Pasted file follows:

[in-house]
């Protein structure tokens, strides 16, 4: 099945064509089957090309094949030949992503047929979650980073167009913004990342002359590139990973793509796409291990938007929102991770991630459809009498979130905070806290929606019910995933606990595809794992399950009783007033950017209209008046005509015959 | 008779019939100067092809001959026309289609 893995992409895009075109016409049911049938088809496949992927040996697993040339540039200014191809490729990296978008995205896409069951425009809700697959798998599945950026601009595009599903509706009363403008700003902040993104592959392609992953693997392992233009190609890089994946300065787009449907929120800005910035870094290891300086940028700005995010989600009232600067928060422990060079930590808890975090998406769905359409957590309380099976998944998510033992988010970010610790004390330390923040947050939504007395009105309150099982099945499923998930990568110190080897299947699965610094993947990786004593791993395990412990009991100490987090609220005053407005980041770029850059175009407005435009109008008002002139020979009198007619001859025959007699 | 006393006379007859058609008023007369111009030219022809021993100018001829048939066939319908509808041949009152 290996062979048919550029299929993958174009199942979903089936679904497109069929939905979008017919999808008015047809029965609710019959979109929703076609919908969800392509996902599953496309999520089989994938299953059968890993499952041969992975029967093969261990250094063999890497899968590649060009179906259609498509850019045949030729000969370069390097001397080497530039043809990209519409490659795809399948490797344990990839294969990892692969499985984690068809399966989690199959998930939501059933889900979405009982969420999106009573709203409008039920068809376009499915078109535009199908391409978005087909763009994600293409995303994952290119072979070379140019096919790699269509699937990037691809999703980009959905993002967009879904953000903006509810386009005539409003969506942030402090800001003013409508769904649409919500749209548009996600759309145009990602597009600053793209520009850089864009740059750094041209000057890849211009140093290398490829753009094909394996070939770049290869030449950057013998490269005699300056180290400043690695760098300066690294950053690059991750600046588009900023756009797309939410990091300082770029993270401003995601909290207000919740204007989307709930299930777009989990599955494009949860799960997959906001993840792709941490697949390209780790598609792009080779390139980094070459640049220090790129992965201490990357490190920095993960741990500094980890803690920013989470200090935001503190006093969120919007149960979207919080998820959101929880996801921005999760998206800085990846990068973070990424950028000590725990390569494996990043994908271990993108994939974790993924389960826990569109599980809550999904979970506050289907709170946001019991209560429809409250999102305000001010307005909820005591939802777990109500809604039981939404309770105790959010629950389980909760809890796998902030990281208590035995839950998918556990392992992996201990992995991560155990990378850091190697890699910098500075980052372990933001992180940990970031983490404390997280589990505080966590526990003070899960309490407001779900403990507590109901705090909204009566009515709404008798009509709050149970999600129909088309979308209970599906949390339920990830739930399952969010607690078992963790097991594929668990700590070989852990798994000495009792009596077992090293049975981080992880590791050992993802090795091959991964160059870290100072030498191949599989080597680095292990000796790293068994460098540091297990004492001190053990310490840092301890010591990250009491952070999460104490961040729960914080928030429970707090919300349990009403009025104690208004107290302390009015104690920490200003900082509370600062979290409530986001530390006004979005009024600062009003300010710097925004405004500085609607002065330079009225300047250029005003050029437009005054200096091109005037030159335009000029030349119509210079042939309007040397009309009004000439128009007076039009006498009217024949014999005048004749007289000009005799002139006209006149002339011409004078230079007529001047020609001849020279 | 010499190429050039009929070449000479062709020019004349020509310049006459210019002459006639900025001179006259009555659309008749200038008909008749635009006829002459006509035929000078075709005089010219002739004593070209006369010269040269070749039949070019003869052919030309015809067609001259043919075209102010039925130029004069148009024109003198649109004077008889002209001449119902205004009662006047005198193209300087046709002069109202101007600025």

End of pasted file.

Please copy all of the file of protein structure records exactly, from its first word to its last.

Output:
[in-house]
């Protein structure tokens, strides 16, 4: 099945064509089957090309094949030949992503047929979650980073167009913004990342002359590139990973793509796409291990938007929102991770991630459809009498979130905070806290929606019910995933606990595809794992399950009783007033950017209209008046005509015959 | 008779019939100067092809001959026309289609 893995992409895009075109016409049911049938088809496949992927040996697993040339540039200014191809490729990296978008995205896409069951425009809700697959798998599945950026601009595009599903509706009363403008700003902040993104592959392609992953693997392992233009190609890089994946300065787009449907929120800005910035870094290891300086940028700005995010989600009232600067928060422990060079930590808890975090998406769905359409957590309380099976998944998510033992988010970010610790004390330390923040947050939504007395009105309150099982099945499923998930990568110190080897299947699965610094993947990786004593791993395990412990009991100490987090609220005053407005980041770029850059175009407005435009109008008002002139020979009198007619001859025959007699 | 006393006379007859058609008023007369111009030219022809021993100018001829048939066939319908509808041949009152 290996062979048919550029299929993958174009199942979903089936679904497109069929939905979008017919999808008015047809029965609710019959979109929703076609919908969800392509996902599953496309999520089989994938299953059968890993499952041969992975029967093969261990250094063999890497899968590649060009179906259609498509850019045949030729000969370069390097001397080497530039043809990209519409490659795809399948490797344990990839294969990892692969499985984690068809399966989690199959998930939501059933889900979405009982969420999106009573709203409008039920068809376009499915078109535009199908391409978005087909763009994600293409995303994952290119072979070379140019096919790699269509699937990037691809999703980009959905993002967009879904953000903006509810386009005539409003969506942030402090800001003013409508769904649409919500749209548009996600759309145009990602597009600053793209520009850089864009740059750094041209000057890849211009140093290398490829753009094909394996070939770049290869030449950057013998490269005699300056180290400043690695760098300066690294950053690059991750600046588009900023756009797309939410990091300082770029993270401003995601909290207000919740204007989307709930299930777009989990599955494009949860799960997959906001993840792709941490697949390209780790598609792009080779390139980094070459640049220090790129992965201490990357490190920095993960741990500094980890803690920013989470200090935001503190006093969120919007149960979207919080998820959101929880996801921005999760998206800085990846990068973070990424950028000590725990390569494996990043994908271990993108994939974790993924389960826990569109599980809550999904979970506050289907709170946001019991209560429809409250999102305000001010307005909820005591939802777990109500809604039981939404309770105790959010629950389980909760809890796998902030990281208590035995839950998918556990392992992996201990992995991560155990990378850091190697890699910098500075980052372990933001992180940990970031983490404390997280589990505080966590526990003070899960309490407001779900403990507590109901705090909204009566009515709404008798009509709050149970999600129909088309979308209970599906949390339920990830739930399952969010607690078992963790097991594929668990700590070989852990798994000495009792009596077992090293049975981080992880590791050992993802090795091959991964160059870290100072030498191949599989080597680095292990000796790293068994460098540091297990004492001190053990310490840092301890010591990250009491952070999460104490961040729960914080928030429970707090919300349990009403009025104690208004107290302390009015104690920490200003900082509370600062979290409530986001530390006004979005009024600062009003300010710097925004405004500085609607002065330079009225300047250029005003050029437009005054200096091109005037030159335009000029030349119509210079042939309007040397009309009004000439128009007076039009006498009217024949014999005048004749007289000009005799002139006209006149002339011409004078230079007529001047020609001849020279 | 010499190429050039009929070449000479062709020019004349020509310049006459210019002459006639900025001179006259009555659309008749200038008909008749635009006829002459006509035929000078075709005089010219002739004593070209006369010269040269070749039949070019003869052919030309015809067609001259043919075209102010039925130029004069148009024109003198649109004077008889002209001449119902205004009662006047005198193209300087046709002069109202101007600025």